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Cities Under Siege: The New Military Urbanism Paperback


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Product Details

  • Paperback: 432 pages
  • Publisher: Verso (November 1, 2011)
  • Language: English
  • ISBN-10: 1844677621
  • ISBN-13: 978-1844677627
  • Product Dimensions: 2.1 x 3.2 x 0.5 inches
  • Shipping Weight: 1.2 pounds (View shipping rates and policies)
  • Average Customer Review: 3.6 out of 5 stars  See all reviews (5 customer reviews)
  • Amazon Best Sellers Rank: #309,235 in Books (See Top 100 in Books)

Editorial Reviews

Review

“Look, you’re just going to have to read this book ... after a while you begin to wonder whether books like this will be allowed to be published for much longer.”—Nicholas Lezard, Guardian

“Superb ... Graham builds on the writings of Mike Davis and Naomi Klein who have attempted to expose the hidden corporate and military structures behind everyday life.”—Edwin Heathcote, Financial Times

“A rigorously researched, pioneering book packed with disturbing and at times astonishing information.”—Icon

“Sharp, lucid and elegant prose ... Graham is consistently insightful and compelling. Cities Under Siege is an indispensable analysis of the dark fantasies that the military imagination is seeking to realise in the coming century.”—Red Pepper

“Roll over Jane Jacobs: here’s urban geography as it looks like through the eye of a Predator at 25,000 feet. A fundamental and very scary report from the global red zone.”—Mike Davis, author of Planet of Slums

Cities Under Siege is a detailed and intense forensics of new urban frontiers, laboratories of the extreme where experiments with new urban conditions are currently being undertaken. In this fascinating new work Steven Graham has created a novel concept of the city, looking at war as the limit condition of urbanity and calling for an alternative urban life yet to come.”—Eyal Weizman, author of Hollow Land

“A brilliant critique of the deadly embrace of military violence and contemporary urbanism. Steve Graham writes with immense power and lucidity, layering detail over detail and image over image to expose the shadows that are falling across cities around the world. This is not a dystopian future but the present, and Graham compels us to open our eyes to the dangers military urbanism poses to contemporary democracy.”—Derek Gregory, Professor of Geography, University of British Columbia and author of The Colonial Present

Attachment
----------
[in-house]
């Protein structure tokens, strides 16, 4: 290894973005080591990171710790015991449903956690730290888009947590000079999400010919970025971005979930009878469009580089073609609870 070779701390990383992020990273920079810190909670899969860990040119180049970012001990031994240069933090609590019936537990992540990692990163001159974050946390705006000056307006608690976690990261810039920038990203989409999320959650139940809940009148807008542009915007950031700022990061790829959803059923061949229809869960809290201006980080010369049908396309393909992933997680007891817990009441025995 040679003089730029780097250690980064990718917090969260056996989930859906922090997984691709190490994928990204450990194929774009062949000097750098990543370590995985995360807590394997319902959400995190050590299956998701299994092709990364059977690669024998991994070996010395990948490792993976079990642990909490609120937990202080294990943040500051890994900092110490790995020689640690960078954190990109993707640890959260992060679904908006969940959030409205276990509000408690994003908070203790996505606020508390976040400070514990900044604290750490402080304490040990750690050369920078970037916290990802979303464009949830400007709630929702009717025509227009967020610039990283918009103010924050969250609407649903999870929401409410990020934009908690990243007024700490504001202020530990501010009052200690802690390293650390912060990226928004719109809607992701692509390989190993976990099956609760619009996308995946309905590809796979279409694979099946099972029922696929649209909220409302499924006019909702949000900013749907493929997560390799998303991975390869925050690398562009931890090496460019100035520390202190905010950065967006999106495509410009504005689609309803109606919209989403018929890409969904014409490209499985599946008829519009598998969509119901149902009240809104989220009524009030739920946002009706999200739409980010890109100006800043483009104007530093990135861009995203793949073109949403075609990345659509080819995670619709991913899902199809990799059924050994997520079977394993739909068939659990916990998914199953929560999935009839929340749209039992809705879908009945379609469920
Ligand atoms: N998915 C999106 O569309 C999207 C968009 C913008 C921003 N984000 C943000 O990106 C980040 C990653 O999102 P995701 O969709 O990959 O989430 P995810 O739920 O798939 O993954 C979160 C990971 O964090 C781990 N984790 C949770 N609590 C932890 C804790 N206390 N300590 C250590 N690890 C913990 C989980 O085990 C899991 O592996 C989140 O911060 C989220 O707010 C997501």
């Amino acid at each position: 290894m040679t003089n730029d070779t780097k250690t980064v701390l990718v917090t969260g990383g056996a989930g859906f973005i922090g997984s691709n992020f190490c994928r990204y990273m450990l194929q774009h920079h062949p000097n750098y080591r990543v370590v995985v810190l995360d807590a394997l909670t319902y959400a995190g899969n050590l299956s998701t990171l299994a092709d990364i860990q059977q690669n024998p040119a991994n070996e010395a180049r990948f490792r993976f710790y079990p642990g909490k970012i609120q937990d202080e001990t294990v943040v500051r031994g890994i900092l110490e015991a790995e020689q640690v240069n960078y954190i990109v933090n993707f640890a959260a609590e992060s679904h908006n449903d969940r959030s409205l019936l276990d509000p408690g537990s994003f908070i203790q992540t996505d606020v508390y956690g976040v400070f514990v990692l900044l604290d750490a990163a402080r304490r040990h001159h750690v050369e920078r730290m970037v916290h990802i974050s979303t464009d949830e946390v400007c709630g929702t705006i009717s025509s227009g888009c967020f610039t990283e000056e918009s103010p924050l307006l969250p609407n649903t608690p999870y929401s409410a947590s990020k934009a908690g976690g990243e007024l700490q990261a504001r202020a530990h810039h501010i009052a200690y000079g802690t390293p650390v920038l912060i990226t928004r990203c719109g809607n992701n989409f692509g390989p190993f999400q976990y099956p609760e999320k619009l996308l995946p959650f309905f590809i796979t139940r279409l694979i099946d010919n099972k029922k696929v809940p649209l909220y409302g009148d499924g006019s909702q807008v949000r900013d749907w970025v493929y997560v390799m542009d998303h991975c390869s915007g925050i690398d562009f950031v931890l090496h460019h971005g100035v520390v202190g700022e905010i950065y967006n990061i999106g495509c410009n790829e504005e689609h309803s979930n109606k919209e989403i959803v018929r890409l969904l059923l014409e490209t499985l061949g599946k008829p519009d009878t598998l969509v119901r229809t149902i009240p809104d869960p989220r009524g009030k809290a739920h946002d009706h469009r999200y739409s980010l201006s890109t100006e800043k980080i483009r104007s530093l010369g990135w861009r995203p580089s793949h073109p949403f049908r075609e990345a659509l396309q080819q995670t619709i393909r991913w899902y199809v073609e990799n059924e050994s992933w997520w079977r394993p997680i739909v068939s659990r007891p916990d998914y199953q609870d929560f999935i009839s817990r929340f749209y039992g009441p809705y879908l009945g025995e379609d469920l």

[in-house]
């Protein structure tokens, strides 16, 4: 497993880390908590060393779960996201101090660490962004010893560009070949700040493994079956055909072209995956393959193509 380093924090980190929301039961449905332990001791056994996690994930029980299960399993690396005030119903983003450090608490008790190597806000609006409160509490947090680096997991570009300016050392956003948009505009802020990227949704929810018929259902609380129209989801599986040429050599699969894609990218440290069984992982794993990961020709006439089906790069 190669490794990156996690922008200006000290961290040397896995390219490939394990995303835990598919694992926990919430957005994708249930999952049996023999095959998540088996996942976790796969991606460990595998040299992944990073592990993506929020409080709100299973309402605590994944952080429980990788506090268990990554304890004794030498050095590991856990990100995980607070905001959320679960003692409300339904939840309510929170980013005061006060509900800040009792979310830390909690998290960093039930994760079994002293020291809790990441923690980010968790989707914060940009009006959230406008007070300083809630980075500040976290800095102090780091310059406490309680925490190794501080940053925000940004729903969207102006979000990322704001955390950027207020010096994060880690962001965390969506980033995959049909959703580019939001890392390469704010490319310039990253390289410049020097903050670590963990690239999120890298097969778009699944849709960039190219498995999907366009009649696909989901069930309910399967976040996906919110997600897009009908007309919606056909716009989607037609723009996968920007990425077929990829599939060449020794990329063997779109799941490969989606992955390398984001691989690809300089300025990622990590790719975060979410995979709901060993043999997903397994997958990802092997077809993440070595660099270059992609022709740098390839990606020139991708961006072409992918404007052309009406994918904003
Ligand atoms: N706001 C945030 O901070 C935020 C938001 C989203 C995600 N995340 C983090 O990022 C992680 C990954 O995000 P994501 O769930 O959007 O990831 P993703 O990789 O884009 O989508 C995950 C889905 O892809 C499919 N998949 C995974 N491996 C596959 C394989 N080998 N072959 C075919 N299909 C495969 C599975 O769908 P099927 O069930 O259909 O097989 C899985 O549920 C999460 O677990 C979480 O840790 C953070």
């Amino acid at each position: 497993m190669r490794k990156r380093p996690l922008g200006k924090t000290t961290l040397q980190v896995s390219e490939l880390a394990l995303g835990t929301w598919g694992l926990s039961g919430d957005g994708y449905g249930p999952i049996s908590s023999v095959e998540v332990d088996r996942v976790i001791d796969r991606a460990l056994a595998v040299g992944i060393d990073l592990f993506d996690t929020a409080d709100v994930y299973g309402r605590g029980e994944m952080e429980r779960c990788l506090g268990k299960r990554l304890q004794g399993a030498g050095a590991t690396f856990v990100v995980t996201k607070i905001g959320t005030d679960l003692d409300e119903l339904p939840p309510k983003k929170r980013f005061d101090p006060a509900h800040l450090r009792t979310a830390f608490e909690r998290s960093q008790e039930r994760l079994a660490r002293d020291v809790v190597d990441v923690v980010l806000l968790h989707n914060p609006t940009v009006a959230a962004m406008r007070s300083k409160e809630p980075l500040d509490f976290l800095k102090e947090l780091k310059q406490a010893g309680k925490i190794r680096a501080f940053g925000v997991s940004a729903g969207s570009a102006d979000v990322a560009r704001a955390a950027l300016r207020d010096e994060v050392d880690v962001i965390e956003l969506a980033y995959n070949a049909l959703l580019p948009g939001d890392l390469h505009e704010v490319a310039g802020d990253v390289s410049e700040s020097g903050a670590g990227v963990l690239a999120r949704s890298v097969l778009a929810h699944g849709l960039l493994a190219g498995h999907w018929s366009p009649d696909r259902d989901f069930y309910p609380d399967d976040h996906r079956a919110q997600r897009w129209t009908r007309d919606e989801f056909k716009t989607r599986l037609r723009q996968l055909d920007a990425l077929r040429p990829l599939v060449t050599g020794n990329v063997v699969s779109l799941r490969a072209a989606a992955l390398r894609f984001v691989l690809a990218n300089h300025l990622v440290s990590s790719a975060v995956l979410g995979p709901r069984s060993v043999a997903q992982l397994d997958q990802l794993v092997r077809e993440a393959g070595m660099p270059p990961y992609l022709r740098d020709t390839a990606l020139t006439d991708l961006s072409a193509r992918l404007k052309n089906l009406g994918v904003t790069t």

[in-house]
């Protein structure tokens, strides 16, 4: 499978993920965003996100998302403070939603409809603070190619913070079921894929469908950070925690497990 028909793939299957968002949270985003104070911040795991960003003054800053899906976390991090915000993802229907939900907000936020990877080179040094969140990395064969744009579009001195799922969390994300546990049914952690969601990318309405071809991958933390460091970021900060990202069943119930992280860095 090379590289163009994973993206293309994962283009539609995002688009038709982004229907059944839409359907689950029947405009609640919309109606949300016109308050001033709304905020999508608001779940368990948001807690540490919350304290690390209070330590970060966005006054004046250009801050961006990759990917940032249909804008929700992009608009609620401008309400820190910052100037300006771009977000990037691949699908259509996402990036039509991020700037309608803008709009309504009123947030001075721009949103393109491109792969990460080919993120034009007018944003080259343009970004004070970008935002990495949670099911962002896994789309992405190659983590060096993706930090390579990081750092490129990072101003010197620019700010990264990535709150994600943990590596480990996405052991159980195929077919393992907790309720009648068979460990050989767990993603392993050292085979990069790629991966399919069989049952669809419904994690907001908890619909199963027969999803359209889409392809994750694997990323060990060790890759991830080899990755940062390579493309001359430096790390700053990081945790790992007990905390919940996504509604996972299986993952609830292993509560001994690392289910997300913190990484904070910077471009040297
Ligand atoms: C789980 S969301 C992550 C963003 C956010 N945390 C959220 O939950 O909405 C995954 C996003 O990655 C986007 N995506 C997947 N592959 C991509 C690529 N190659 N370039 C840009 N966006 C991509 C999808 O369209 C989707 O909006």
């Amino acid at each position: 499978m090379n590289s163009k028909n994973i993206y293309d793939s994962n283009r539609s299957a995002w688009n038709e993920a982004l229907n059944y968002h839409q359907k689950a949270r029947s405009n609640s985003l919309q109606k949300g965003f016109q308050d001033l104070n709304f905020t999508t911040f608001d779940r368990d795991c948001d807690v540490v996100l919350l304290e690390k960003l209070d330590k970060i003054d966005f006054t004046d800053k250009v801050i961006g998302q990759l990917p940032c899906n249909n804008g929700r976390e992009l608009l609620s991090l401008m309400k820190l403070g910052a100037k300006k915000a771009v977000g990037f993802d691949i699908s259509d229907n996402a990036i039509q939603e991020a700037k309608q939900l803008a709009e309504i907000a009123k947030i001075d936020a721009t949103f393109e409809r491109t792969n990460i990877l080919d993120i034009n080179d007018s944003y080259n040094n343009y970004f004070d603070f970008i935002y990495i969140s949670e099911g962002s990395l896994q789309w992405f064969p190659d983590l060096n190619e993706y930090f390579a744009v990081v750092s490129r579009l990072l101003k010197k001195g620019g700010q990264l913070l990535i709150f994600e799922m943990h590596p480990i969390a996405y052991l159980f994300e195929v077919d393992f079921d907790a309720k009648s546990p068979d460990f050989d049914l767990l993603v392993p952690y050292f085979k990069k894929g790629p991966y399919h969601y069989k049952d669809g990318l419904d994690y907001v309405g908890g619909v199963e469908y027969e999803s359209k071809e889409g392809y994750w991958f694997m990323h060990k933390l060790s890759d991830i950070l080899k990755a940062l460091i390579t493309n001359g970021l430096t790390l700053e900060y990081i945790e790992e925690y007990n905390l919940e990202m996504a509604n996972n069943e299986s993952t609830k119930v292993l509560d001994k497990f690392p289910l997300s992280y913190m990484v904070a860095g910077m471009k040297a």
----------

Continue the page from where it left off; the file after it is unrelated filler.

About the Author

Stephen Graham is Professor of Cities and Society at Newcastle University. He is the author or editor of Telecommunications and the City and Splintering Urbanism (both with Simon Marvin), Cities, War and Terrorism and Disrupted Cities: When Infrastructures Fail. His most recent book is Cities Under Siege: The New Military Urbanism.

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Customer Reviews

3.6 out of 5 stars
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Most Helpful Customer Reviews

Format: Hardcover
'Cities Under Siege' is an extremely impressive exposé of how military doctrine and vague and all-pervasive 'security' concerns are starting to dominate urban life across the world. Addressing everything from 'homeland' security to military destruction of infrastructure, militarised urban video games to SUVs, and drones and robotic weapons to right-wing diatribes against cities, the book covers an amazing amount of ground. The book is informed by the latest theoretical and academic thinking. It uses this to illuminate a myriad of examples from across the world, from London's 'ring of steel' to G20 summits, counterinsurgency warfare in Iraq and Israel to biofuels plantations in Indonesia . The book uses this extraordinary range to reveal many startling and poorly explored aspects of contemporary militarization. The book is a stark warning that 'security' industries are doing well out of urban paranoia, market fundamentalism and war mongering: another vision of our urbanizing world is desperately needed. 'Cities Under Siege' does a fantastic job of revealing what's at stake. It also opens up some ways forward for activism and resistance.
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4 of 4 people found the following review helpful By Review 31 on February 18, 2012
Format: Paperback
(by Jeff Heydon, originally published in Review 31)